Teaching Socio-Environmental Synthesis with Case Studies 2015

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Principal Investigator: 
Cynthia Wei, SESYNC

Preparing students to tackle urgent and complex environmental problems is a critical challenge. Problems such as global climate change, water resource management, and sustainable development are dynamic, complex problems that require interdisciplinary and collaborative approaches to solve. Socio-environmental synthesis (S-E synthesis) is a problem-solving approach that considers the integrated nature of the environment and human society, and combines insights, methods, and data from the natural and social sciences to produce knowledge and inform solutions. The National Socio-Environmental Synthesis Center (SESYNC) is dedicated to educating about this approach and its broad relevance, and to teaching the core concepts and competencies necessary to understand, research, and address socio-environmental problems.

SESYNC hosted a three-day short course on Teaching Socio-Environmental Synthesis with Case Studies January 14–16, 2015, at SESYNC in Annapolis, MD and UMD in College Park, MD. The goals of the short course are to:

  1. Introduce participants to S-E synthesis as a problem-solving approach.
  2. Engage participants in advancing the teaching of S-E synthesis and related concepts and competencies.
  3. Enable participants to use case-based teaching approaches such as the case study method, a powerful and effective teaching approach, to teach S-E synthesis.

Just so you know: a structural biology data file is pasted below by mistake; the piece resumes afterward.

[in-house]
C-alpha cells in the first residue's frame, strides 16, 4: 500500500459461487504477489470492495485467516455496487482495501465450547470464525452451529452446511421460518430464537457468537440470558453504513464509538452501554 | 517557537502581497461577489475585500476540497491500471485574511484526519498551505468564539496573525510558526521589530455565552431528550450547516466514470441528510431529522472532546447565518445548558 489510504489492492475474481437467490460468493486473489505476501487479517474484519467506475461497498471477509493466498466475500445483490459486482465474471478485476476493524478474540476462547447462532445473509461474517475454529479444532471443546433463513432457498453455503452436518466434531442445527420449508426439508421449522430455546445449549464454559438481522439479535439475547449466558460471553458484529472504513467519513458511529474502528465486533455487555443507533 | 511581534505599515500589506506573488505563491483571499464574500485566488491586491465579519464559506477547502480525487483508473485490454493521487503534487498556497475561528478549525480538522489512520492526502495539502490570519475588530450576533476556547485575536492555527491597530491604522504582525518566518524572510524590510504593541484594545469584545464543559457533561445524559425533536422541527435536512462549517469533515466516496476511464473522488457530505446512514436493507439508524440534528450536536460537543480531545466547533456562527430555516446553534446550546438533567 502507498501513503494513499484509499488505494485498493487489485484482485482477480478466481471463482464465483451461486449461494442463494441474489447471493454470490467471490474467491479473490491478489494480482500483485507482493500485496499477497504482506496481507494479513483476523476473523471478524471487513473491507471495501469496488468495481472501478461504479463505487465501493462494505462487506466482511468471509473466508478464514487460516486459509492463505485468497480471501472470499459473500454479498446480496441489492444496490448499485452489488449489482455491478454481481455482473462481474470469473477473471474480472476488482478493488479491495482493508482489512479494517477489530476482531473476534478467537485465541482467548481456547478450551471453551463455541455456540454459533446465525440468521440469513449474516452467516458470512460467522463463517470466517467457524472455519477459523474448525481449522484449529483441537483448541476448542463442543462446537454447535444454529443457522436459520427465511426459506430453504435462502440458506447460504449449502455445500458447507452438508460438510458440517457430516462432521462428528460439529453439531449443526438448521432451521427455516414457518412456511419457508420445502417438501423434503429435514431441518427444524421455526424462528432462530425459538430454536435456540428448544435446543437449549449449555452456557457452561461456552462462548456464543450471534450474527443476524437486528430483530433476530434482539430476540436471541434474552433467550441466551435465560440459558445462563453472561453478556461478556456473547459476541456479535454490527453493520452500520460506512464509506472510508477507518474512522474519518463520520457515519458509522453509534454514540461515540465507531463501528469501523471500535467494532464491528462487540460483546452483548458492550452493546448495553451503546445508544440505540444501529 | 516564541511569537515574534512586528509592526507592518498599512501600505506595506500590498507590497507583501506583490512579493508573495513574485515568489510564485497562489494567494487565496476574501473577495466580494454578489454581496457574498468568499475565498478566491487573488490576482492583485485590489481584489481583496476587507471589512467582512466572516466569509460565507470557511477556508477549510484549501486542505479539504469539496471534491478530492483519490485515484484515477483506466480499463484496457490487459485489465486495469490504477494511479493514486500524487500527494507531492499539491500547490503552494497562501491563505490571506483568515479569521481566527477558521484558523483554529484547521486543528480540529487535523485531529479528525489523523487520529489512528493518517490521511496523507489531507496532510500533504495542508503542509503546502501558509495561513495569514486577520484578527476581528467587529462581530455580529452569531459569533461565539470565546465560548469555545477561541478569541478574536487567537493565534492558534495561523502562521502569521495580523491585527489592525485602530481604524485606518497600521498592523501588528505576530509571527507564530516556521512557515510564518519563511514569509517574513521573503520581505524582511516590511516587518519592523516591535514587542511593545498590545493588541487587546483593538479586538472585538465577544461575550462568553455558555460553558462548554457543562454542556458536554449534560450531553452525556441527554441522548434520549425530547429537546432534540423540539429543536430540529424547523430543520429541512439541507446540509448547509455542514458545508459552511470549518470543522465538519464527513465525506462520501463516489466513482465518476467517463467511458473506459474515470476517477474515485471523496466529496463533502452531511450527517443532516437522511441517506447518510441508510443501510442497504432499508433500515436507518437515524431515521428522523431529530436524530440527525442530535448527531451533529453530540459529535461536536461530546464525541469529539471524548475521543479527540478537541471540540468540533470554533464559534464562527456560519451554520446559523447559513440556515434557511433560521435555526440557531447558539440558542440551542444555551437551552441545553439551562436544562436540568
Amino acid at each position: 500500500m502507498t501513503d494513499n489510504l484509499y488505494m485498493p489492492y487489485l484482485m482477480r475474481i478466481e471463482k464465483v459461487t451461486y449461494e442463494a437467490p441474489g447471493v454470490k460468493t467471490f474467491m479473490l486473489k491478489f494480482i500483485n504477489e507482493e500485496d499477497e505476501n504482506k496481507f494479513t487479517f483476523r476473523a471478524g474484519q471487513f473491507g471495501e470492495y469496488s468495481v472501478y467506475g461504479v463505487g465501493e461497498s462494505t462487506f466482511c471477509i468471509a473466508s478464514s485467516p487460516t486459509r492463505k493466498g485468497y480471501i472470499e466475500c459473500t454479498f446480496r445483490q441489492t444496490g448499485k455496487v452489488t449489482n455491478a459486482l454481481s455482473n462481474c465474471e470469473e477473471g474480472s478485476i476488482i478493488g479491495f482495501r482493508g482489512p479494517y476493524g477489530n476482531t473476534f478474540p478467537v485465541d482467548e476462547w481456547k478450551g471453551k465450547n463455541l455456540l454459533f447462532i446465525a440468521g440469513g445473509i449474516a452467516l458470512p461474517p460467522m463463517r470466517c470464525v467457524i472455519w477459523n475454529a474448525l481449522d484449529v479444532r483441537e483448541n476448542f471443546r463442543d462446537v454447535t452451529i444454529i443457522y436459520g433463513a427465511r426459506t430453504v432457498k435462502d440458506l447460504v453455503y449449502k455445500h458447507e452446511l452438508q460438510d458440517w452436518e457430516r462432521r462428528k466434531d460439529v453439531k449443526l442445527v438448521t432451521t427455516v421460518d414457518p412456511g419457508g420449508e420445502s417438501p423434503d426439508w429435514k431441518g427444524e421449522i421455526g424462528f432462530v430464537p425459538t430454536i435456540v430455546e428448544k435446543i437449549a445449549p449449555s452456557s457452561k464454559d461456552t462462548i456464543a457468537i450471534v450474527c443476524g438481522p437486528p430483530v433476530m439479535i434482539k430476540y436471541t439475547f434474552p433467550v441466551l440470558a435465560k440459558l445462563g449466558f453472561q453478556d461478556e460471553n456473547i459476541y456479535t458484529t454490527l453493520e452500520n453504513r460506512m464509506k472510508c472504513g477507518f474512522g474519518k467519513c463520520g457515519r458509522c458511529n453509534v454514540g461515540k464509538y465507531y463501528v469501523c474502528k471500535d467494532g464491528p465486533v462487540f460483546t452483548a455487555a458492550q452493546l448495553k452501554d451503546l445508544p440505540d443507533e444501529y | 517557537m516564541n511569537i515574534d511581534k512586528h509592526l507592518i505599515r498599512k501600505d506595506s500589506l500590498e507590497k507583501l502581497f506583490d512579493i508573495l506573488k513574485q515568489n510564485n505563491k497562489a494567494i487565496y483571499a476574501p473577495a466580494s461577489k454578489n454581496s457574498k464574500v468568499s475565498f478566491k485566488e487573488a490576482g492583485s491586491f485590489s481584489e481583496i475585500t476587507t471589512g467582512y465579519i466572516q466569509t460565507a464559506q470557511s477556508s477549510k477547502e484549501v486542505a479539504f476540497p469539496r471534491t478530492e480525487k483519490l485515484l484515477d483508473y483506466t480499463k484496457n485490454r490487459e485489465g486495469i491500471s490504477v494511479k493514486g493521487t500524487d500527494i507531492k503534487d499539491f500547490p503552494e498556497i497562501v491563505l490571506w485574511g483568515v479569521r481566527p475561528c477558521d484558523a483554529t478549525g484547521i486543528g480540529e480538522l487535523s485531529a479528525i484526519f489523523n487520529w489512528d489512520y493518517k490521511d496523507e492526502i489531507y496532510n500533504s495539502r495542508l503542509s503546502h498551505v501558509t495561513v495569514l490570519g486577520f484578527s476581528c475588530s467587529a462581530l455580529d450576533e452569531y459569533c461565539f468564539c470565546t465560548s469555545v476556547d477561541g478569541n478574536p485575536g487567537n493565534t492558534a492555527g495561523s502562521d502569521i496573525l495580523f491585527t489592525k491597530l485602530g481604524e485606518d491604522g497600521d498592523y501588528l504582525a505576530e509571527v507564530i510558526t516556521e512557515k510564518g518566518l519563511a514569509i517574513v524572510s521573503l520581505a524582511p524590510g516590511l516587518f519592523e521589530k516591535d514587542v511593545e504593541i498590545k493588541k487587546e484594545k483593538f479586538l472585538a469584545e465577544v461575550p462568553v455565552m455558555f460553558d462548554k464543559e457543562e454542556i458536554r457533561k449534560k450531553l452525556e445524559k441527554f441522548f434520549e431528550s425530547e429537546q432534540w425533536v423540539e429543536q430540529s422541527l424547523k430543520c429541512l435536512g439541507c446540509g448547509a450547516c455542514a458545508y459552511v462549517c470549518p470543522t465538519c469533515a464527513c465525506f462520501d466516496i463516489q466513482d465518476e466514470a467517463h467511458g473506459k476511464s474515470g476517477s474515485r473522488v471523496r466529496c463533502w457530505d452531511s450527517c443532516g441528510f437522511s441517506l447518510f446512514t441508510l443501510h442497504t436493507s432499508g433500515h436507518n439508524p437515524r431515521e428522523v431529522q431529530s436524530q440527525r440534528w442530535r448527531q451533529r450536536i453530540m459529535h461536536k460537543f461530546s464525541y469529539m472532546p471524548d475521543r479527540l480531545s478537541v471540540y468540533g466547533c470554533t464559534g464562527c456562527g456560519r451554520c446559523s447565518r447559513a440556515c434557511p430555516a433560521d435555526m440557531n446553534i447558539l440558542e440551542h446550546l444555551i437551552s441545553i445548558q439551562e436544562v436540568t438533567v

4. Support participants in developing their own case study classroom activity that can be used in their classrooms and shared on the SESYNC website.

Names followed by an * are part of the SESYNC instructional team.

Maira Bezerra, University of Maryland
Bill Burnside, SESYNC *
Timothy Trevor Caughlin, University of Florida
Judy Che-Castaldo, SESYNC *
Matthew Fry, University of North Texas
Joanna Goger, University of Maryland
Sharon Hartzell, University of Maryland
David Hawthorne, SESYNC *
Ryan Helcoski, University of Maryland
Jasmine Biba Kaur, University of Maryland
Matthew LaFevor, SESYNC
Mariana Cecilia Valencia Mestre, University of Michigan
Adriane Michaelis, University of Maryland
Jennifer Murrow, University of Maryland
Margaret Palmer, SESYNC *
Jen Shaffer, University of Maryland
James Stillwell, University of Maryland
Associated SESYNC Researcher(s): 
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